Henry Jackson and the Half-Flipped Dalmation

A few thoughts rushed through my head as the knuckle of the jump disappeared beneath me...

“Wow isn’t the blue sky pretty?” closely followed by “My feet shouldn’t be in my range of vision should they?” and then “If I flapped my arms really hard could I  turn this half backflip of death into something less lethal?”…

In fact all sorts of thoughts barged their way through my stream of conscious at that point – but none was more over powering than:

“I really wish I wasn’t dressed in a dog suit – and by the way, fuck Chris Chatt!”

Now there were a number of events that led to me flying upside down in full ‘kiss your arse goodbye’ position, dressed as a Dalmatian and wearing a hi-vis vest. So lets start at the beginning.

“I really wish I wasn’t dressed in a dog suit – and by the way, fuck Chris Chatt!”

I was living at the infamous ‘Hunger Pain Hotel’ in Zillertal valley – which consisted of a minimum of 9 housemates and sometimes as many as 25; and as you can imagine, there were numerous occasions on which we felt it necessary to flex our substantial “party muscles”. But amongst all the gatherings, pre-parties, BBQ’s and after parties there was one which stood out every year –  the ‘Umme-Dumme Ball’.

Held at the end of the germanic festival of Faschinhgs – which signifies the end of the fasting period – it was always an excuse to get loose; and inevitably every reprobate from the valley would end up at the party. But unlike most every-day soirees in the area, you HAD to wear a costume…

There was a strict no entrance policy for anyone who hadn’t made an effort, and indeed free entry for anyone who went the extra mile. And so it was, that myself and Mark Ruparelia, armed with a comic 5 litres of booze, set out to the best party of the season. Mark dressed as super Mario, myself as a turbo sized Dalmatian.

Needless to say the night got pretty wild, there was revelry, fisticuffs and apparently some inter canine/ robot relations. However the morning after is where things took a turn for me.

We all woke up feeling slightly shady – but the sun was out and it seemed like a good idea to head up and shred away our hangovers.

Somewhere amongst the discussions of the day’s plan, the idea to wear our costumes from the night before was thrown in the mix. What could be better? A hangover shred day en masse in our respective costumes! Who wouldn’t want to see super Mario and a giant dog throwing front flips off knuckles?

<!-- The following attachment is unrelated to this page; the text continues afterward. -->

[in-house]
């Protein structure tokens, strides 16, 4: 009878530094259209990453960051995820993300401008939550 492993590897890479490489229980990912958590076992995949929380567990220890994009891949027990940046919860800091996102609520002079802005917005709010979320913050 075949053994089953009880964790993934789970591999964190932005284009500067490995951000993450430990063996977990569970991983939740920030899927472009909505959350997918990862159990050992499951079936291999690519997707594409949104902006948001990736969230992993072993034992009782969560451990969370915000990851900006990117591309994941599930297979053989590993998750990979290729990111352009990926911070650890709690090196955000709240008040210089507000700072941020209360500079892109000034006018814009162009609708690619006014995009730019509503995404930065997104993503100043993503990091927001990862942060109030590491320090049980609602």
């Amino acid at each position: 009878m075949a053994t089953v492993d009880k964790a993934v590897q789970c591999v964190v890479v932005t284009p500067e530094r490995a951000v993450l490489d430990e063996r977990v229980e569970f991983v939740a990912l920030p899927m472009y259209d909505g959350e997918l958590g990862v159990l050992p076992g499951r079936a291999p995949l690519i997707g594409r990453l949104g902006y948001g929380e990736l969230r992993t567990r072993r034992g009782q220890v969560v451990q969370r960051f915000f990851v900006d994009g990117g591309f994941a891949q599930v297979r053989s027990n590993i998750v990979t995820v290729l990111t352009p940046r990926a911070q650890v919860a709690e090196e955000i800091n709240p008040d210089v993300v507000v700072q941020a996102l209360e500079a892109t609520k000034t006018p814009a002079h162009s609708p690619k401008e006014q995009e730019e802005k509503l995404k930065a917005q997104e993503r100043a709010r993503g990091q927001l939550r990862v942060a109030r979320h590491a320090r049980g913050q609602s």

“Dog suit?”




“Reckless abandon?”


“Suitably high blood alcohol level?”


“Shred companions dressed in accordance to the pre determined conditions?”


Who wouldn’t want to see Super Mario and a giant dog throwing front flips off knuckles?

It seemed that once the idea to shred as a menagerie of different comic book characters had sunk in, my amigos decided that the impending hangover had overtaken their previous zest for hilarity – and not one of them had turned up to the park in costume! Wankers…

Still, I wasn’t going to let that ruin my day. The sun was out, the sky was blue, the park was in that perfect not to slushy/not to icy condition – and surprisingly my board was feeling pretty damn good under my feet.

Initial forays into the trick bag yielded surprisingly good results. Tweaking and stomping relatively mellow tricks all over the medium line and pretty soon it was time to move over to the pro line and show them what this dog could do!

Now I’m sure a great many of you are familiar with the layout of the Vans Penken park pro line: three chunky kickers in a row yielding a huge amount of hits per day if you lap constantly. Big take-offs and maximum airtime.

But, while the shape of these kickers has remained relatively unchanged in the last 10 years, there used to be a few differences. On this particular season we had built two different take-offs on the middle jump, allowing a slightly less scary option to hitting the big bad boy. Thus opening up the pro line for slightly less experienced riders.

However there was one major draw back to this – it meant there were two specific drop in areas.

Now any experienced park rider/shaper will tell you this can cause problems. A kicker line is called a “line” for a reason – it keeps the flow through the park, and maximises both the use of the park and the rider’s “air time”. Some argue that they only want to practice on one hit but there’s always the option of straight airing the others if that’s the case.